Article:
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2011-10-17

New Electoral Law, Part II: Redefining proportionality

In Part II of our electoral law analysis we take a look at the more technical aspects of the new election law, analysing how changes to electoral system will affect seat distribution, voting behaviour and future majorities. We argue that Fidesz tinkers with the system in a way that will increase the likelihood of emerging victorious from a battle with a fragmented but overall strong opposition.
New Electoral Law, Part II: Redefining proportionality

Last week we analysed how Fidesz would change suffrage rules by giving Hungarian citizens abroad the right to vote and how it restricts ballot access. In Part II of our electoral law analysis we take a look at the more technical aspects of the new election law, analysing how changes to electoral system will affect seat distribution, voting behaviour and future majorities. We argue that Fidesz tinkers with the system in a way that will increase the likelihood of emerging victorious from a battle with a fragmented but overall strong opposition.

Any electoral system and especially a complex one such as the Hungarian (which ranks on par with our language in terms of its difficulty, though there are actually people who understand the latter) will create a variety of incentives for voters and parties. Many of these incentives will play out differently based on the prevailing distribution of voter preferences, both at the national and the single-member district level.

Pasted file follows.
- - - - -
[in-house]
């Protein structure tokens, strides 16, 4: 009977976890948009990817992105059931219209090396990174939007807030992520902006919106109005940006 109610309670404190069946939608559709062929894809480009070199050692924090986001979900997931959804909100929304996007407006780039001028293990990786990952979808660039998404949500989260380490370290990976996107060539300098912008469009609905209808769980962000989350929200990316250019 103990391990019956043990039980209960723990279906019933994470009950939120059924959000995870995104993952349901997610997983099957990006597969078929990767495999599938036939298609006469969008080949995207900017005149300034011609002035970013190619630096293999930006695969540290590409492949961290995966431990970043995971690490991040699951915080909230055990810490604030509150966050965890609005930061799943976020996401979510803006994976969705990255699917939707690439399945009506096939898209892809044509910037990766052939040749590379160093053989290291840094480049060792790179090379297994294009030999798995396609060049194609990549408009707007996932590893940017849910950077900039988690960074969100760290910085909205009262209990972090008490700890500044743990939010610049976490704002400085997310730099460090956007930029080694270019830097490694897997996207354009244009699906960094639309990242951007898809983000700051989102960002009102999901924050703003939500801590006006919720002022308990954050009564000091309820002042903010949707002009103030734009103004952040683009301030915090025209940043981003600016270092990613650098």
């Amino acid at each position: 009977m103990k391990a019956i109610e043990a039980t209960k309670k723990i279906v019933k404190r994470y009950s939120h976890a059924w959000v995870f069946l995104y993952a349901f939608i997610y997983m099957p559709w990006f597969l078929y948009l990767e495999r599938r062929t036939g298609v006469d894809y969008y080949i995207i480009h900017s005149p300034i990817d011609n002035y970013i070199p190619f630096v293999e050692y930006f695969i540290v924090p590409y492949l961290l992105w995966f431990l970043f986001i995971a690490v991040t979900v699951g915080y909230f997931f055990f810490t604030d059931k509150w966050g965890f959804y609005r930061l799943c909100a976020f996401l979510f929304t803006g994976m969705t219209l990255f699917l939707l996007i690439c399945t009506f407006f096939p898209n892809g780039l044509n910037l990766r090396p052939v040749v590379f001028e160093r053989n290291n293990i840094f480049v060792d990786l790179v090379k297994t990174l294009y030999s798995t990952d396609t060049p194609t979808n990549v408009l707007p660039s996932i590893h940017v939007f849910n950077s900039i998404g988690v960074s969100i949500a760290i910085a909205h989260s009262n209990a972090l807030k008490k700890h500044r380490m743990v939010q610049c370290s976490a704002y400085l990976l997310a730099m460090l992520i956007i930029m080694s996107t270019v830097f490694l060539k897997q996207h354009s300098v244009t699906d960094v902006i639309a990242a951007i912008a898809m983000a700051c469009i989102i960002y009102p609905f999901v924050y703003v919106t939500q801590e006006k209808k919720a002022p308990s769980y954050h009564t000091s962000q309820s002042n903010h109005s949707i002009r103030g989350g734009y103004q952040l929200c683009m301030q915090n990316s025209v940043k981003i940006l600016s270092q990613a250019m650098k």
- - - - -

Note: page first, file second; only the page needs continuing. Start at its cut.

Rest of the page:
There is no way of setting up rules so that they always favour one party, at least not in a democracy. Any free and fair election is always a risk for the incumbents. That said, Fidesz’ proposal would tweak the system to the nigh maximum degree possible to favour its own prospects in the near future. In light of the system’s complexity, some of the proposals may turn on their creators, but that is a calculated risk.

Policy Solutions' analysis on the government's new electoral law can be downloaded from here.



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About Us

Policy Solutions is a progressive political research institute based in Budapest. It was founded in 2008 and it is committed to the values of liberal democracy, solidarity, equal opportunity and European integration. The focus of Policy Solutions’ work is on understanding political processes in Hungary and the European Union. Among the pre-eminent areas of our research are the investigation of how the quality of democracy evolves, the analysis of factors driving euroscepticism, populism and the far-right, and election research. 

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